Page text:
Money is god
Americans have increasingly theorized that money is the definition of "the good life," according to Roper pollsters. In 1975, 38 percent of Americans said that "a lot of money" would comprise the good life, while 63 percent said the same in 1996. This paralleled the responses of incoming collegians between the 1970s and 1990s, who went from valuing developing a "meaningful philosophy of life" to overwhelmingly (75 percent) favoring "making a lot of money" as their top-rated value.
America has an economic system set up to create the kind of mess we've seen recently. Our form of capitalism encourages materialistic values, and the research shows that people high on materialism ... are more likely to engage in unethical business behaviors and manipulate people for their own purposes.
The problem of money-making was not only that it favored earthly delights over divine obligations. It also enflamed the tendency to prefer our own needs over those of the people around us and, more worrisome still, to recklessly trade their best interests for our own base satisfaction. ... it serves the desire for profit which knows no limit.
Our enormously productive economy demands that we make consumption our way of life, that we convert the buying and use of goods into rituals, that we seek our spiritual satisfaction and our ego satisfaction in consumption. We need things consumed, burned up, worn out, replaced and discarded at an ever-increasing rate.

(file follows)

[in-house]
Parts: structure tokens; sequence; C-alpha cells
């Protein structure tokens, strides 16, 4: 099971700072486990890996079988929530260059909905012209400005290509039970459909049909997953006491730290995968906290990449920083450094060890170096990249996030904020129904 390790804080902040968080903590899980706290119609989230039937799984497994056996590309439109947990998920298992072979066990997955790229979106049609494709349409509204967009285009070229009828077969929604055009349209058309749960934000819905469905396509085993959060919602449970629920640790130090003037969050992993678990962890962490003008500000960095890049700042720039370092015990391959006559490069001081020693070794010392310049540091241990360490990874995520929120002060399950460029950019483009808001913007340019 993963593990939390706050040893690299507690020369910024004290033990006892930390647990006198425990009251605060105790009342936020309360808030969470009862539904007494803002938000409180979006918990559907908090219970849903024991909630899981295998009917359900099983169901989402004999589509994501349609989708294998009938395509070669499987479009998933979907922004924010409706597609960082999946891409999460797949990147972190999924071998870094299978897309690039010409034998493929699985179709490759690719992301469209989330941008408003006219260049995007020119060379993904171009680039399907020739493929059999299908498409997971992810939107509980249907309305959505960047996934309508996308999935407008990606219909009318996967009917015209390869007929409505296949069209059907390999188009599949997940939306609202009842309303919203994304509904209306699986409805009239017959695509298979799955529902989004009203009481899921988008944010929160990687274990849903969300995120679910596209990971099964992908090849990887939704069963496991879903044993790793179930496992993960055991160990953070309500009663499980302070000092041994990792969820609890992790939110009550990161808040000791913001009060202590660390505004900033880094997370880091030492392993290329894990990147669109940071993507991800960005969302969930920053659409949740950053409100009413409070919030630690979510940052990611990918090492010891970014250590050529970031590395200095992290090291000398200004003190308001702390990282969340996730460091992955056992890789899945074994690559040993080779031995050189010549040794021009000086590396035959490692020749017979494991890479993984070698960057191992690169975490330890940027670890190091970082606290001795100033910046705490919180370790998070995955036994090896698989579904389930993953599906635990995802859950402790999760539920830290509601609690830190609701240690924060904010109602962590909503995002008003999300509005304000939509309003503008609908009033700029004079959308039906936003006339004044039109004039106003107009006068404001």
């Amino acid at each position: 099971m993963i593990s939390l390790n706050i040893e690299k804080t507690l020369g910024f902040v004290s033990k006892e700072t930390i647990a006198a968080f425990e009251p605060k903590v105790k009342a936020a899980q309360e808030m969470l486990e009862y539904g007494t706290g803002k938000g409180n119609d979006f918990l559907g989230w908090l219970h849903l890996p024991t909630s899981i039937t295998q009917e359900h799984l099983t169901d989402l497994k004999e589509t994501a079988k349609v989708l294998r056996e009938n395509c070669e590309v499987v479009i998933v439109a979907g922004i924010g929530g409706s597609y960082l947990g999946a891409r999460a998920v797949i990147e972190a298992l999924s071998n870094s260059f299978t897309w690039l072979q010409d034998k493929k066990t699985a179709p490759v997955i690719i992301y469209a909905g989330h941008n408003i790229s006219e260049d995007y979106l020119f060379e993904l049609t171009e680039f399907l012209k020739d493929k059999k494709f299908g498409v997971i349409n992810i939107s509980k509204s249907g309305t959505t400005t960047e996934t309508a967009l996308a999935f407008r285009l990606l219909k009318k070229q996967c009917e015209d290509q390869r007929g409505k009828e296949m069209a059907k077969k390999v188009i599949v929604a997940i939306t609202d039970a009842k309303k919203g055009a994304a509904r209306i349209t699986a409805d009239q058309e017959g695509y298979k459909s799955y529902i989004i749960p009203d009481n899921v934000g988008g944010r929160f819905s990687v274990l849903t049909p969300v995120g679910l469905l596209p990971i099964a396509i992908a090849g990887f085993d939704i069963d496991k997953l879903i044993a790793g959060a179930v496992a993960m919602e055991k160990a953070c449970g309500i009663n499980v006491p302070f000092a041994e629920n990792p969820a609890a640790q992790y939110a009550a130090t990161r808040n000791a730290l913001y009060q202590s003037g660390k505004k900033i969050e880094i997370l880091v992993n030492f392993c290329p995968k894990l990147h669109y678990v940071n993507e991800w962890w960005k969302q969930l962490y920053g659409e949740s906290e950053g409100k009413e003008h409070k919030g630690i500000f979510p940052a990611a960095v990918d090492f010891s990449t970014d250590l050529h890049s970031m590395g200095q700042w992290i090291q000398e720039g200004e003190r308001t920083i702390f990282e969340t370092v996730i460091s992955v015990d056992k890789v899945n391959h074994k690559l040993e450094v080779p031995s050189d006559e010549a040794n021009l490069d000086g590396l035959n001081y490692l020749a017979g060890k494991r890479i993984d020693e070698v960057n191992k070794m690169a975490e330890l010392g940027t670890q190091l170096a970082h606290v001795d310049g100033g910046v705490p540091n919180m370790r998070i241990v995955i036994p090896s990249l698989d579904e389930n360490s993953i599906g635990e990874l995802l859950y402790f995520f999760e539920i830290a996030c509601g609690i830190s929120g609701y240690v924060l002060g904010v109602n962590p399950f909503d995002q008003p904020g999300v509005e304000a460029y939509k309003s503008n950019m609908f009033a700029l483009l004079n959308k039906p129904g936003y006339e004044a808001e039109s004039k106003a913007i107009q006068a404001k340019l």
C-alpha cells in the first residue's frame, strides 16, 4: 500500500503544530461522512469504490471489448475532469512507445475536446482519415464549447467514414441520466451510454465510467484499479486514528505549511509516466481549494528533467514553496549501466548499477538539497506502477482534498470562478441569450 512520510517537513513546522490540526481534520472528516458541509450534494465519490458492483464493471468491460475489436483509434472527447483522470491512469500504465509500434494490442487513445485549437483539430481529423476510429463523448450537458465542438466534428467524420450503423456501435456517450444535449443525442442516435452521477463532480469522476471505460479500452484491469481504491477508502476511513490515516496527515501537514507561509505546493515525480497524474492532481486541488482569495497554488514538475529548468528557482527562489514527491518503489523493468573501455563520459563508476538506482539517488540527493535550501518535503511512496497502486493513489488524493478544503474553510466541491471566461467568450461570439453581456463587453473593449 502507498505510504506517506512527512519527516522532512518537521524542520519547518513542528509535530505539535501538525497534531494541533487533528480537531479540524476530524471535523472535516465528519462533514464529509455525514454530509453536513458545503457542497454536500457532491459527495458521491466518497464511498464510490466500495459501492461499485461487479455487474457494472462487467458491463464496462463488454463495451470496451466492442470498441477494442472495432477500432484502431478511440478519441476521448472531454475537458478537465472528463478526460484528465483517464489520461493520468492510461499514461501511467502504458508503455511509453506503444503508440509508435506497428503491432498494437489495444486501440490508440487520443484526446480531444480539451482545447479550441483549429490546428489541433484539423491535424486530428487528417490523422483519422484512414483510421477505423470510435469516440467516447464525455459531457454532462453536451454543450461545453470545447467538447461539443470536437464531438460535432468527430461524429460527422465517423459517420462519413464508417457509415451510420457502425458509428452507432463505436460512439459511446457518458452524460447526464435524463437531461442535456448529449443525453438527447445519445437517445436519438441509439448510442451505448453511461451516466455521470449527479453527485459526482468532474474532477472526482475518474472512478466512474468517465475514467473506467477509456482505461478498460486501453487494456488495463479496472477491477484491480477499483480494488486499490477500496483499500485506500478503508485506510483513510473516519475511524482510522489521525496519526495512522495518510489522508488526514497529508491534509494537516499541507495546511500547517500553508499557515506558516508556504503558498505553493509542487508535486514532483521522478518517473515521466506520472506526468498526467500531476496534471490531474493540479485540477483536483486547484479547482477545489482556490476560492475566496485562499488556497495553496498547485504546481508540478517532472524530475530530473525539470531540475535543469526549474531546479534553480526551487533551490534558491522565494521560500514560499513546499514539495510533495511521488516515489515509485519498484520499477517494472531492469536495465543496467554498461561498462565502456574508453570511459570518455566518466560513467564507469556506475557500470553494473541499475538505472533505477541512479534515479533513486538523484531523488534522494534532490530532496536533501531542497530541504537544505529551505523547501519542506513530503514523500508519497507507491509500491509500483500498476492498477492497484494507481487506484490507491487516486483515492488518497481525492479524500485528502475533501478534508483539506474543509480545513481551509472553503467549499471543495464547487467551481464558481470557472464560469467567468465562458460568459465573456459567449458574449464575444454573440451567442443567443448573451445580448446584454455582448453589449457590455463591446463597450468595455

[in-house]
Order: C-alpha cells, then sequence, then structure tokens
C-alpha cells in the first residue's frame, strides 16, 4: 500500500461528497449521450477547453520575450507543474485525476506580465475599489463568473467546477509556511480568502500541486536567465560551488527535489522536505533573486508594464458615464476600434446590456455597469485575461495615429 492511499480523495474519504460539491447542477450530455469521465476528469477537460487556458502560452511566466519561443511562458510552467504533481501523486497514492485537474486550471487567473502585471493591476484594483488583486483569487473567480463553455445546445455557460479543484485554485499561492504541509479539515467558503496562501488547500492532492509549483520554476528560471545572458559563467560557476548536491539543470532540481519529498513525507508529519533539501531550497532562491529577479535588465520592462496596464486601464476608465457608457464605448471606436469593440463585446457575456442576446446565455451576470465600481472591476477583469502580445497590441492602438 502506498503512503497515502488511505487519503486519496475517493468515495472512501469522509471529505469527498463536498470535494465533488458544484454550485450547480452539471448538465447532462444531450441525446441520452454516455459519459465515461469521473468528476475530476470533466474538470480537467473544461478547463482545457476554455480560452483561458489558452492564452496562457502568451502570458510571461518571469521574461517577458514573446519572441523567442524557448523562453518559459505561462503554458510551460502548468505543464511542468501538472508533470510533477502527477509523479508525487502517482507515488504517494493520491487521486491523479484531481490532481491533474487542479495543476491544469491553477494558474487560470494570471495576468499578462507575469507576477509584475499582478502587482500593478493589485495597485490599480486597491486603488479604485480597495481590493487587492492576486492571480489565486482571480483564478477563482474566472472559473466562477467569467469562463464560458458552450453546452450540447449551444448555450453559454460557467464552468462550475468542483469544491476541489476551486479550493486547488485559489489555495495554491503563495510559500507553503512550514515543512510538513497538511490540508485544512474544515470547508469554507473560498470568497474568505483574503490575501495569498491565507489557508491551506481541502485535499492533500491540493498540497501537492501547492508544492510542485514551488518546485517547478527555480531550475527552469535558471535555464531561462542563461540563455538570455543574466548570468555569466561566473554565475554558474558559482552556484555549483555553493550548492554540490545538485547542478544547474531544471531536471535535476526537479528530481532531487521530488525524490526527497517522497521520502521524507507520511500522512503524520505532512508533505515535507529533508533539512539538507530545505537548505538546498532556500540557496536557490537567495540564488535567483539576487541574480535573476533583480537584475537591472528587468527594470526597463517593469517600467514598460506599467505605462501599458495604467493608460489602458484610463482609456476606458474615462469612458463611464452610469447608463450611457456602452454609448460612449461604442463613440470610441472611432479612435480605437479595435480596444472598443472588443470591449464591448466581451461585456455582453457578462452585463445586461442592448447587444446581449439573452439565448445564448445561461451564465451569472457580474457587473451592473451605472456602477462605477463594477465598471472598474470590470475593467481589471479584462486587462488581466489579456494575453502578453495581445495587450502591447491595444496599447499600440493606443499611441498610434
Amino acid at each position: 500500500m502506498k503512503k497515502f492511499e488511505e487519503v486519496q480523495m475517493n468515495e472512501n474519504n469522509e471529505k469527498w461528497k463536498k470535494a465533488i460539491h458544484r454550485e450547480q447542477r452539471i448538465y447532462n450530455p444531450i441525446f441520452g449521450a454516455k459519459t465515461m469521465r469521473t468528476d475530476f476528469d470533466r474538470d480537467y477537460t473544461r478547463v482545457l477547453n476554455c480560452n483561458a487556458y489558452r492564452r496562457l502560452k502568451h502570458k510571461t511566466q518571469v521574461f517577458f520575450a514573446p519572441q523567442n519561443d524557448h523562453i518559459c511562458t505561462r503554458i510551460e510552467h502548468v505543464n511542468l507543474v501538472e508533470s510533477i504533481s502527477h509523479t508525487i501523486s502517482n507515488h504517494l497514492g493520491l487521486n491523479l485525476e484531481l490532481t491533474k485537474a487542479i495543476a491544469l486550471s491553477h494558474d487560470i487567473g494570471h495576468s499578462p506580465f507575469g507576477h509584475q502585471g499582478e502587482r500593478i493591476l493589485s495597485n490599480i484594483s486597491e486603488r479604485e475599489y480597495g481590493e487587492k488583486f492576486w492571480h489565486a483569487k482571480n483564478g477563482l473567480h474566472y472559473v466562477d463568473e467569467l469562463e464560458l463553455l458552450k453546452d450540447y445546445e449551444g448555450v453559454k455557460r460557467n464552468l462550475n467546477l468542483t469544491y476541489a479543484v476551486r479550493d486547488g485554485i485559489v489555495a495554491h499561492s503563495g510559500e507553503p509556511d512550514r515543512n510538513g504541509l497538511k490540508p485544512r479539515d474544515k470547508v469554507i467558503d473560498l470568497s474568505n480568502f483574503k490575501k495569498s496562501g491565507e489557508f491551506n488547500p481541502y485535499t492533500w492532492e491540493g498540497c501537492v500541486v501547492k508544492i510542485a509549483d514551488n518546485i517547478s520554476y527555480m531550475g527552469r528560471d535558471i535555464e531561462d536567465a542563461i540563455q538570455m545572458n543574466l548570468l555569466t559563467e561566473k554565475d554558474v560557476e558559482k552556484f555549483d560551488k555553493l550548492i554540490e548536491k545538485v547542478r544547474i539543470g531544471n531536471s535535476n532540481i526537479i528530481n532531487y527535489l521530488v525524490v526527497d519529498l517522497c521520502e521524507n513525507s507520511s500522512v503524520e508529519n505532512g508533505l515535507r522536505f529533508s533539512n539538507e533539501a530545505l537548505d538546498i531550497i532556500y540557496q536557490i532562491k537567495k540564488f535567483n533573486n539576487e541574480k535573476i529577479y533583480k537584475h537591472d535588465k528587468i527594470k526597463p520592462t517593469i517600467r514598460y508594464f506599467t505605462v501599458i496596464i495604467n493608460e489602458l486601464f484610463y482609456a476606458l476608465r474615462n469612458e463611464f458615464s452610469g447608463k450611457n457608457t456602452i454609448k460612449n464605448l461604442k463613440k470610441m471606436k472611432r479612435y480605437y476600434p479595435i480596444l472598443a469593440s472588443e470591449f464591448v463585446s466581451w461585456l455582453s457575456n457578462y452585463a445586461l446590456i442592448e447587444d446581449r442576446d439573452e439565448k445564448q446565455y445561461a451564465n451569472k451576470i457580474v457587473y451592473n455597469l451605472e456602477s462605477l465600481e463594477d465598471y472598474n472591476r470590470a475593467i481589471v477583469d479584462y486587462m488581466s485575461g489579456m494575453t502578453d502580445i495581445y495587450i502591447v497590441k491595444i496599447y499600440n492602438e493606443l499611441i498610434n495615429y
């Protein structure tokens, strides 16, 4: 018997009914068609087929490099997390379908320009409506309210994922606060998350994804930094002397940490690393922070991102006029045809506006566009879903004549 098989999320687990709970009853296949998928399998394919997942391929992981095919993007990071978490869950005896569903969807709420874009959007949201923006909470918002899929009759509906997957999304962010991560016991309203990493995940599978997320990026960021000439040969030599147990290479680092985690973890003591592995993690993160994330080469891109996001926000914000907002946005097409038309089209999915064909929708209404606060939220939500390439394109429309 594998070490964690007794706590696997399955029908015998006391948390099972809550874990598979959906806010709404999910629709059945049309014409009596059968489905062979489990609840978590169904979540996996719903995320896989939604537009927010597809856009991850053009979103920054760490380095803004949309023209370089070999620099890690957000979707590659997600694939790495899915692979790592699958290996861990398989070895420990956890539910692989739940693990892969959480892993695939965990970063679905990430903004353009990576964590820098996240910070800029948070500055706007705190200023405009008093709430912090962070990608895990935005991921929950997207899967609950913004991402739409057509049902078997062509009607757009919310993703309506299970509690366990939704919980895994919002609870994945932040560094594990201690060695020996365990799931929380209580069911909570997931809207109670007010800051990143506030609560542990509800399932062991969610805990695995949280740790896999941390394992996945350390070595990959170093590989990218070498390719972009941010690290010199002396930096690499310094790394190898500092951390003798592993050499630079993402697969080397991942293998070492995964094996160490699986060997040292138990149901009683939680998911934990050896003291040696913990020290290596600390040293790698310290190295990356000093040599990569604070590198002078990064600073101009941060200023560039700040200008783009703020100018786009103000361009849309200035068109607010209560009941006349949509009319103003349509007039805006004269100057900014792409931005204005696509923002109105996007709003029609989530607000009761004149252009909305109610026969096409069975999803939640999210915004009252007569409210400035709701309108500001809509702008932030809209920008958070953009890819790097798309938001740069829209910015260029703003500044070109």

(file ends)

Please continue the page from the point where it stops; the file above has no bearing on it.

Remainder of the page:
The conscious and intelligent manipulation of the organized habits and opinions of the masses is an important element in democratic society. Those who manipulate this unseen mechanism of society constitute an invisible government which is the true ruling power of our country. We are governed, our minds are molded, our tastes formed, our ideas suggested, largely by men we have never heard of. This is a logical result of the way in which our democratic society is organized.
It is that promise that has always set this country apart - that through hard work and sacrifice, each of us can pursue our individual dreams but still come together as one American family, to ensure that the next generation can pursue their dreams as well.
The positive effect of both materialism as well as greed on subjective well-being might be short term. It is suggested that on long term materialistic and greedy people experience lower levels of subjective well-being or which doesn't lead to an increase in happiness.
Materialism is negatively associated with life satisfaction.